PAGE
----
Health Tips: Are video games becoming your new social life?

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Why were Miami Heat forward Meyers Leonard, the Trail Blazers’ forward Mario Hezonja, and the Cleveland Cavaliers’ Larry Nance Jr. hanging out together one day in early April? They were playing in a “Call of Duty: Warzone” video game tournament. Makes sense. Their real games were suspended, and they longed for a good contest. But for some it can become more than a temporary, welcome relief. “I am happy for ‘Warzone,’” Hezonja told the Washington Post. “I would say I’m addicted.”

According to a six-year study out of Brigham Young University that was published in Developmental Psychology, for 10 percent of players, video gaming becomes a problem that interferes with day-to-day life. Players who become addicted may find that constant interaction with the games triggers or increases their problems with depression, aggression, shyness and anxiety. 

Signs of addiction include:

-- Excessive time spent playing games and hyped-up anticipation of future contests. 

-- Withdrawal symptoms like anxiety, irritability, sadness and boredom when unable to play.

-- Need for increased doses of games that are ever-more complex and time consuming. 

-- Risking friendships and family relationships or jobs because of obsessive playing. 

If that’s you, start tracking your playing by writing down the time you spend, then try to reduce time spent by 10% a week. Consider online or in-person cognitive behavioral therapy for help. And get outside and play a socially distanced game of tennis, take a bike ride or walk. If you’re under age 50, COVID-19 is less likely to harm you than a video addiction will.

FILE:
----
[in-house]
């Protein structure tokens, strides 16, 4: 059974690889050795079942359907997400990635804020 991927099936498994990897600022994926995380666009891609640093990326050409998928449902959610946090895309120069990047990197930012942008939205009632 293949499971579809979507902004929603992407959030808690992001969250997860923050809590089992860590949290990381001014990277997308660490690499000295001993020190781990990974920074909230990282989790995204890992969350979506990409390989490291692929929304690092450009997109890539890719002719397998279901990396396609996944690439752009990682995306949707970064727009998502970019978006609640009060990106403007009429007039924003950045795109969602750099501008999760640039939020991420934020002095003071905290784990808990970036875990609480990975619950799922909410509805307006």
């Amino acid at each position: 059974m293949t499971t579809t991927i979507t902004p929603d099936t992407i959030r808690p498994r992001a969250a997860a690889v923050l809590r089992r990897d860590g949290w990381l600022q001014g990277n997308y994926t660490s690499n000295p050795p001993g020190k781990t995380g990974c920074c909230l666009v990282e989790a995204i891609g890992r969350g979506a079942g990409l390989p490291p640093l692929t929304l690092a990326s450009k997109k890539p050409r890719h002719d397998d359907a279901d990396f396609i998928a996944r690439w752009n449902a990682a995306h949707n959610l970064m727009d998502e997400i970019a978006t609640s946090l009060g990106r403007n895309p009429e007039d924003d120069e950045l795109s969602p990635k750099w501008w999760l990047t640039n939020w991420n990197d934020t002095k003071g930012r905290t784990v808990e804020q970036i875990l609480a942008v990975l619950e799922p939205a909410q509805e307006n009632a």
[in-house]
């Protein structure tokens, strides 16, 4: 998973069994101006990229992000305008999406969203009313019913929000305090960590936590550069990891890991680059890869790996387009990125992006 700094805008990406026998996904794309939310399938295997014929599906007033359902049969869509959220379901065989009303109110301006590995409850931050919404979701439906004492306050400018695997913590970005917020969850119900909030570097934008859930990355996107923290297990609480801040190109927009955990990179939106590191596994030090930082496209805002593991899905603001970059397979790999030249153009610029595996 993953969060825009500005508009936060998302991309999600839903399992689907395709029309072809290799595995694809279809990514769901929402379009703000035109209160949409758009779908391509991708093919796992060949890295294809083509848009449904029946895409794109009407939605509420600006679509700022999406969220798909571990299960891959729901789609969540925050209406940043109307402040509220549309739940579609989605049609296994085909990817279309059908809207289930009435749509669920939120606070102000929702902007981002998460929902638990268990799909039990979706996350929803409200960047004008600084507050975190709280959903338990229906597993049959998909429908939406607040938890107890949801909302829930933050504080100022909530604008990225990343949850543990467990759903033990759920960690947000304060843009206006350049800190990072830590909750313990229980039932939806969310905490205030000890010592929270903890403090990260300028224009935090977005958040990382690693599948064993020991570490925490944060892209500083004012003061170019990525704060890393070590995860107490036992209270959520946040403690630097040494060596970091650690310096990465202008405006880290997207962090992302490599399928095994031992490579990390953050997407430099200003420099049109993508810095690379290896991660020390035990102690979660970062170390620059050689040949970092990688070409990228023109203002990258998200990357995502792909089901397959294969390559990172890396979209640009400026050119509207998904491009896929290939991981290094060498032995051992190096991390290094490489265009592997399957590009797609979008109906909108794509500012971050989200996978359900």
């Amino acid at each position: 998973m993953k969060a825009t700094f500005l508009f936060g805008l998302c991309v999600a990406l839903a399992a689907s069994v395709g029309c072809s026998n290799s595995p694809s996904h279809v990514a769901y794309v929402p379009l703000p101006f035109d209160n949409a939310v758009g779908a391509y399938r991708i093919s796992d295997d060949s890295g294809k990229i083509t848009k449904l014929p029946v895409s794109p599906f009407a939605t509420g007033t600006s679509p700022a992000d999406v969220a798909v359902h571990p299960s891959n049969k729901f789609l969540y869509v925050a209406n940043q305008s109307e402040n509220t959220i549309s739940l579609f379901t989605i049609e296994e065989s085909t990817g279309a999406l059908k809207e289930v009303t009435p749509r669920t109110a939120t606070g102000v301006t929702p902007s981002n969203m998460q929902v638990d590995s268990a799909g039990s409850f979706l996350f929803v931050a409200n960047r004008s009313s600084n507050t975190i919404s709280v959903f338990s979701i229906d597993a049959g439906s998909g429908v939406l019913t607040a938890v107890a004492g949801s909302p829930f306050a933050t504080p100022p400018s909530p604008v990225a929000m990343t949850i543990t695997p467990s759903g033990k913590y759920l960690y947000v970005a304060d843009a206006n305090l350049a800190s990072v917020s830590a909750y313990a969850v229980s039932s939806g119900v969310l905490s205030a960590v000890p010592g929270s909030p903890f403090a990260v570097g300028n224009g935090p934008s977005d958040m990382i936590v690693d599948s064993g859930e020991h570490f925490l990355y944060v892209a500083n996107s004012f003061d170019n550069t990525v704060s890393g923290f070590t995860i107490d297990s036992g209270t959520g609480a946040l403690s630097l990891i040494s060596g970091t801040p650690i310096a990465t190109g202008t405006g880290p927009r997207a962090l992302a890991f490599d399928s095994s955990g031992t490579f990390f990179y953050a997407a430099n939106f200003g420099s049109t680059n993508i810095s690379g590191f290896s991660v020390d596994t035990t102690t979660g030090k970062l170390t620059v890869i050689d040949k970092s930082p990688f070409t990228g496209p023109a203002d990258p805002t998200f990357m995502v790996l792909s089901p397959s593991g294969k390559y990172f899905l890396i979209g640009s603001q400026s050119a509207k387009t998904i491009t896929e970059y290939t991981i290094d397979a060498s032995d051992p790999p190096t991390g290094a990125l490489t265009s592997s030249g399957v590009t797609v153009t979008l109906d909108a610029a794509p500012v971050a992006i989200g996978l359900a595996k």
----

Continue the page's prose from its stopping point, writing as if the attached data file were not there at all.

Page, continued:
Coffee may help you lose weight

Aussie Matthew Dellavedova, the Cleveland Cavaliers point and shooting guard, is a trim 200 pounds at 6 feet, 4 inches tall. He’s also a major coffee fan and had his own line of coffee, “G’Day Mate” from the Cleveland Coffee Company, a few years back. That may be one reason he’s in such good shape.

Researchers looked at data from the Center for Disease Control and Prevention’s National Health and Nutrition Examination Survey. They found that men, ages 20 to 44, who drink two to three cups of joe a day have 1.3% less total fat and 1.8% less trunk fat than those who don’t consume coffee. And women benefited even more. 

The study, published in the Journal of Nutrition, says women 30 to 44 who drink two to three cups daily have 3.4% less body fat than female noncoffee drinkers. And those who are 45 to 69 years old and drink four or more cups daily have 4.1% less.

If weight is your main concern, limit intake to six cups. More than that, say researchers from University of South Australia’s Australian Centre for Precision Health can up your risk for obesity! However, folks who don’t get the jitters or a sour stomach from caffeine can benefit from drinking more, because that helps lower your risk of brain dysfunction, fatty liver disease, Parkinson’s disease and more than eight cancers. 

Tip: You’ll also pack on pounds if you favor coffee drinks with saturated-fat-loaded dairy and sugar bombs. Opt for black filtered coffee and no sugar. Then enjoy! 

 

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